This Man Has Been Living Alone on an Island for Almost 30 Years
No man is an island... except, perhaps, this man.
When Mauro Morandi's failing catamaran was carried to Budelli Island 28 years ago, he decided to make his home there, almost completely alone.
Soon after Morandi landed in 1989, he found out the island caretaker was about to retire. Morandi’s dilapidated catamaran mirrored his physical, mental, and emotional state at the time. So, he decided to change his life and take on the job.
Budelli Island, a tiny piece of land between Sardinia and Corsica, is one of the most beautiful of the seven islands that make up Maddalena Archipelago National Park. Only a few tourists come and go on certain areas of Budelli per year, so for the most part, Morandi lives alone.
“What I love the most is the silence. The silence in winter when there isn’t a storm and no one is around, but also the summer silence of sunset,” he told National Geographic.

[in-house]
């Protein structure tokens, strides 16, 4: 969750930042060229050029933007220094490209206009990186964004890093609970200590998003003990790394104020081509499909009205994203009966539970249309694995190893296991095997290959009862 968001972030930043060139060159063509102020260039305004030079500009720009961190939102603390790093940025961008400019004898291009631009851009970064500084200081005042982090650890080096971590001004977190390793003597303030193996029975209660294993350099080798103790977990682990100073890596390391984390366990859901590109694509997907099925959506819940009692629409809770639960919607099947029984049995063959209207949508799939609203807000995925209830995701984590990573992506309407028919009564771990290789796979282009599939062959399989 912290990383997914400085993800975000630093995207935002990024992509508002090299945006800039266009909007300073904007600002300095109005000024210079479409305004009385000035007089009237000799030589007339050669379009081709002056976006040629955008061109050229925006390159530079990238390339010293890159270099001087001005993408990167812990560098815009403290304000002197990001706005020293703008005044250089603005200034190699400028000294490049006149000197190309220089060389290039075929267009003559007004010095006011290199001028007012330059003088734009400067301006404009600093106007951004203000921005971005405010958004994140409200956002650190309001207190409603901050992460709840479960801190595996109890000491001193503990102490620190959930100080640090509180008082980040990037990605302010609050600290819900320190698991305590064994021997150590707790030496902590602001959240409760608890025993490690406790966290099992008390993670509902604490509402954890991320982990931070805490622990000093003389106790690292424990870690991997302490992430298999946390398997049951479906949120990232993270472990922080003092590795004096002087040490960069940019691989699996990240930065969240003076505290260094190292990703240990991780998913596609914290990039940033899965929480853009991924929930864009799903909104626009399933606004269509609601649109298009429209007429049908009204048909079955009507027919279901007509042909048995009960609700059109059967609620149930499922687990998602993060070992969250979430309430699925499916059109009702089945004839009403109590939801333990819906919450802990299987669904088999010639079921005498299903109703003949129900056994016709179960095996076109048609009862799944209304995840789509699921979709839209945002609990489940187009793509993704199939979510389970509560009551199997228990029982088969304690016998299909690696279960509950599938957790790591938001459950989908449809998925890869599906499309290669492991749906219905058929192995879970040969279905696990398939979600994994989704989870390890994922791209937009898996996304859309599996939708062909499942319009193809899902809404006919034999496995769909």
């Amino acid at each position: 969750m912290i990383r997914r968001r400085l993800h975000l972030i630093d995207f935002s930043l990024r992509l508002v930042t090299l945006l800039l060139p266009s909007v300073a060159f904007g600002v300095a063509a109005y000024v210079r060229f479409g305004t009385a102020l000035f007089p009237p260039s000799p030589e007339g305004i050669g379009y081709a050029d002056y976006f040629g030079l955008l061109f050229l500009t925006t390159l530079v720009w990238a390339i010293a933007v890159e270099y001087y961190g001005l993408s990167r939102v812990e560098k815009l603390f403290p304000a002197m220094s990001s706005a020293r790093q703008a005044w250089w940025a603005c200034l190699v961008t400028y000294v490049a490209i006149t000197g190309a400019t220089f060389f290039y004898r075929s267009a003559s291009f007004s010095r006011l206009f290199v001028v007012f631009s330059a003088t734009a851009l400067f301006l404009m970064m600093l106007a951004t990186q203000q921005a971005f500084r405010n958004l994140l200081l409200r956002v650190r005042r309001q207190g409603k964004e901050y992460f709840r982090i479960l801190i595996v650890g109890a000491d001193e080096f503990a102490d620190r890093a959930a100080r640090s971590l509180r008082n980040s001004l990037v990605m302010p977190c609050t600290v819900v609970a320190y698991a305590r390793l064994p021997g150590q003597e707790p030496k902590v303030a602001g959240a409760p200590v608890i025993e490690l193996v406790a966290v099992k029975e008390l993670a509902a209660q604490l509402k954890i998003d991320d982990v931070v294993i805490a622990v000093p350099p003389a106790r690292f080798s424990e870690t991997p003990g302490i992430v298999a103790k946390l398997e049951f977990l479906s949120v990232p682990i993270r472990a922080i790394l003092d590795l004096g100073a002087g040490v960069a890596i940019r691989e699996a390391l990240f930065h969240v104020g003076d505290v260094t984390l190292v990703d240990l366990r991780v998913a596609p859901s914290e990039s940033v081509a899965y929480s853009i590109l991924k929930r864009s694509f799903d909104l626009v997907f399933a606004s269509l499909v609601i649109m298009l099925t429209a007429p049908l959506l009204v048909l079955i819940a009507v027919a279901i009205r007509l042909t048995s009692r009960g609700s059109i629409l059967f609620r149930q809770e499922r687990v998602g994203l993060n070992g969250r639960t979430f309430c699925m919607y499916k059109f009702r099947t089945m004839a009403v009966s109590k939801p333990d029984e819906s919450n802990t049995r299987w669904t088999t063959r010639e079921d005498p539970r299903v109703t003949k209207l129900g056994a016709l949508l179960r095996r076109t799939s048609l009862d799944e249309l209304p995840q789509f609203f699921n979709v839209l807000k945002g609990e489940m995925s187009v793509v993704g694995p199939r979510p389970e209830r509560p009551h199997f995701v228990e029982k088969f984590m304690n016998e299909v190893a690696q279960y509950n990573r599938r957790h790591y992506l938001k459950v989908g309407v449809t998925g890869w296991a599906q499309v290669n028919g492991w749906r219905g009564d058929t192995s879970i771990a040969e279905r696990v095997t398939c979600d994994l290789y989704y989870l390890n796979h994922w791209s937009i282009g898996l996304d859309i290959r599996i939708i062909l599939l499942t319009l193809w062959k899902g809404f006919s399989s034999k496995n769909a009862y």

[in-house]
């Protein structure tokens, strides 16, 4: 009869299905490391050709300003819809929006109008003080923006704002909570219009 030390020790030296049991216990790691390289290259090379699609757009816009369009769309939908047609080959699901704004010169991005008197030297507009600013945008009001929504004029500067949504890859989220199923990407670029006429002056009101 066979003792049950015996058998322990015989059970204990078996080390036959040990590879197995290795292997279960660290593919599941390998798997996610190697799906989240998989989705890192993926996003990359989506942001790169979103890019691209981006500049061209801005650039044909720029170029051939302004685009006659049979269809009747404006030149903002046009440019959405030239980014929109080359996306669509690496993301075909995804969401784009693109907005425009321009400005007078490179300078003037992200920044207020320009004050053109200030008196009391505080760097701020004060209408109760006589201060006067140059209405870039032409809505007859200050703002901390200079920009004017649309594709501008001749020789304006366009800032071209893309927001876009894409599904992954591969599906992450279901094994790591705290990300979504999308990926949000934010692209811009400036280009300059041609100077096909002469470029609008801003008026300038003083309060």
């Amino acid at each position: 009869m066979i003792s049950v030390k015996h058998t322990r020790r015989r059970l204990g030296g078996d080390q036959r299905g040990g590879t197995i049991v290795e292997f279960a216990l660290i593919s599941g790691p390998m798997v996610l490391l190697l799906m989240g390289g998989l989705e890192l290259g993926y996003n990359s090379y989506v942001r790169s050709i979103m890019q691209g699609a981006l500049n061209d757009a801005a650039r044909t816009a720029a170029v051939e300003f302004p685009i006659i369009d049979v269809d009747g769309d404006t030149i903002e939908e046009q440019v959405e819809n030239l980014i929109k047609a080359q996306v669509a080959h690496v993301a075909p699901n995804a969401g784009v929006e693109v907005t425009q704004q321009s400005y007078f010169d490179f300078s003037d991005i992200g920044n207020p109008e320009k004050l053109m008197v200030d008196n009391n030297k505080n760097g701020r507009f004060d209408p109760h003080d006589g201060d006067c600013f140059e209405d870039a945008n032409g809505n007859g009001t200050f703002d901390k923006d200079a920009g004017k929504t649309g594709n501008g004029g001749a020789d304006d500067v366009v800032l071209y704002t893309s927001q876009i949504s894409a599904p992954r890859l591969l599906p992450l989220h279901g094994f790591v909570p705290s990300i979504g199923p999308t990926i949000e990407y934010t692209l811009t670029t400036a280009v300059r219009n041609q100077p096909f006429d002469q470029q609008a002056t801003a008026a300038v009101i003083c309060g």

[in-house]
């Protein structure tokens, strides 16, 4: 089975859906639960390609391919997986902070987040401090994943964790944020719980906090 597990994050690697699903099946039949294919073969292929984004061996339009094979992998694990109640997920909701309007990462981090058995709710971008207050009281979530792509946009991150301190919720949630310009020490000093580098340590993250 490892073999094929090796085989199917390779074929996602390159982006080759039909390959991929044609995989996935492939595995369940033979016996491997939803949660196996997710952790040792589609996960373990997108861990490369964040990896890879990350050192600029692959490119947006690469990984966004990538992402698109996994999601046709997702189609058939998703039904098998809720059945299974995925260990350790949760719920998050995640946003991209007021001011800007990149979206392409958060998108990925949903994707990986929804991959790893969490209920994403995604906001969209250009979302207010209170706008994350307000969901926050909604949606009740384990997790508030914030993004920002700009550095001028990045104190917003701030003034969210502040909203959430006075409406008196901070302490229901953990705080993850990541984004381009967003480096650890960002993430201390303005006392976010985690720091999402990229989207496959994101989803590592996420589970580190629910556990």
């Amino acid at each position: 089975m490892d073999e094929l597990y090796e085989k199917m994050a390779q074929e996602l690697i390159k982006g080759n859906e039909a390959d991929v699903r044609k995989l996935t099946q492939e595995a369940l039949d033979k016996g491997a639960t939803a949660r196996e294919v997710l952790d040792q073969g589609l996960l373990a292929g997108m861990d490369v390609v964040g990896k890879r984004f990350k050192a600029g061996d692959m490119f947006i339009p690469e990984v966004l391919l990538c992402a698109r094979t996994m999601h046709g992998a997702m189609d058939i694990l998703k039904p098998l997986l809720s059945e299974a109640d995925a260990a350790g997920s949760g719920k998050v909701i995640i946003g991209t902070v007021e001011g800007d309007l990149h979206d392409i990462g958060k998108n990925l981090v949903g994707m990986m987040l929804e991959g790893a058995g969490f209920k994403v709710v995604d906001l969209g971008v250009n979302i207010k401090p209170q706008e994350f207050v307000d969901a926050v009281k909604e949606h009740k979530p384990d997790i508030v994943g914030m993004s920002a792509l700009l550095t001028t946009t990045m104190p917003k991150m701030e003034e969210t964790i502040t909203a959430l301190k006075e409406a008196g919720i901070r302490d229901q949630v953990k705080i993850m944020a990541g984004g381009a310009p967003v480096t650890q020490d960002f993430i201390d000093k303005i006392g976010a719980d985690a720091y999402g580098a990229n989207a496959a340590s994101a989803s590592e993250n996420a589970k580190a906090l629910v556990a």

Budelli Island’s rare Spiaggia Rosa, or Pink Beach, was declared a place of “high natural value” by the Italian government in the early 1990s, which affected the island’s tourism. The beach was closed off to protect its fragile ecosystem.
In 2016, the Italian government even challenged Morandi’s right to live on the island. However, a petition protesting Morandi’s eviction gathered more than 18,000 signatures. His expulsion from the island has been delayed indefinitely, which is a good sign, but it’s no guarantee.
“I will never leave," Morandi told National Geographic. "I hope to die here and be cremated and have my ashes scattered in the wind.”
Even though Morandi is extremely isolated, he seems well connected to global issues. He spends his days collecting juniper logs and carving them into sculptures. He then sells his sculptures to tourists and donates the money to non-profits in Africa or Tibet. He also meditates, is an ardent reader, and dabbles in photography.
Now an internet company is bringing Wi-Fi to Budelli, which means Morandi will be connected with millions of people worldwide. But instead of being put off by this interruption to his solitude, he is optimistic it will help people far and wide see his tiny fortress for what it truly is.
“When you love a person deeply you see him or her as beautiful, but not because you see them as physically beautiful...you empathize with them...It’s the same thing with nature,” he said. “We think we are giants that can dominate the Earth, but we’re just mosquitos.”